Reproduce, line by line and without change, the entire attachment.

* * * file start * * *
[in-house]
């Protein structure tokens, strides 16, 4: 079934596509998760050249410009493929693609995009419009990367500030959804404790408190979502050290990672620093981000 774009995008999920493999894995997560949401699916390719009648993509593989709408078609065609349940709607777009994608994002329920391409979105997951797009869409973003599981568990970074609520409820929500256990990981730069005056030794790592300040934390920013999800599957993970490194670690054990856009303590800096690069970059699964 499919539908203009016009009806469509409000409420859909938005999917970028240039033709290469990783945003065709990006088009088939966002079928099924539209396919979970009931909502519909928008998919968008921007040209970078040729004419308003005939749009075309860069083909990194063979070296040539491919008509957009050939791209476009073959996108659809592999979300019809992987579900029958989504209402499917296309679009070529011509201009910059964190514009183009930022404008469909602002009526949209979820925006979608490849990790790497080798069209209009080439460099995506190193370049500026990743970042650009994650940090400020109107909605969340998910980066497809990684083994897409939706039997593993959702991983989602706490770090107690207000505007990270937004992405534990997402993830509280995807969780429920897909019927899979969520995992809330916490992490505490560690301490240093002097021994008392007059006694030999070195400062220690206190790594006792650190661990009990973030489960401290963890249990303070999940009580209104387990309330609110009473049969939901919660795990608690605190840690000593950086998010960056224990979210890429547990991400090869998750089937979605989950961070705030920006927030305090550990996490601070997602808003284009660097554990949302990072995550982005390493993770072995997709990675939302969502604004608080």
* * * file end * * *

[in-house]
């Protein structure tokens, strides 16, 4: 079934596509998760050249410009493929693609995009419009990367500030959804404790408190979502050290990672620093981000 774009995008999920493999894995997560949401699916390719009648993509593989709408078609065609349940709607777009994608994002329920391409979105997951797009869409973003599981568990970074609520409820929500256990990981730069005056030794790592300040934390920013999800599957993970490194670690054990856009303590800096690069970059699964 499919539908203009016009009806469509409000409420859909938005999917970028240039033709290469990783945003065709990006088009088939966002079928099924539209396919979970009931909502519909928008998919968008921007040209970078040729004419308003005939749009075309860069083909990194063979070296040539491919008509957009050939791209476009073959996108659809592999979300019809992987579900029958989504209402499917296309679009070529011509201009910059964190514009183009930022404008469909602002009526949209979820925006979608490849990790790497080798069209209009080439460099995506190193370049500026990743970042650009994650940090400020109107909605969340998910980066497809990684083994897409939706039997593993959702991983989602706490770090107690207000505007990270937004992405534990997402993830509280995807969780429920897909019927899979969520995992809330916490992490505490560690301490240093002097021994008392007059006694030999070195400062220690206190790594006792650190661990009990973030489960401290963890249990303070999940009580209104387990309330609110009473049969939901919660795990608690605190840690000593950086998010960056224990979210890429547990991400090869998750089937979605989950961070705030920006927030305090550990996490601070997602808003284009660097554990949302990072995550982005390493993770072995997709990675939302969502604004608080």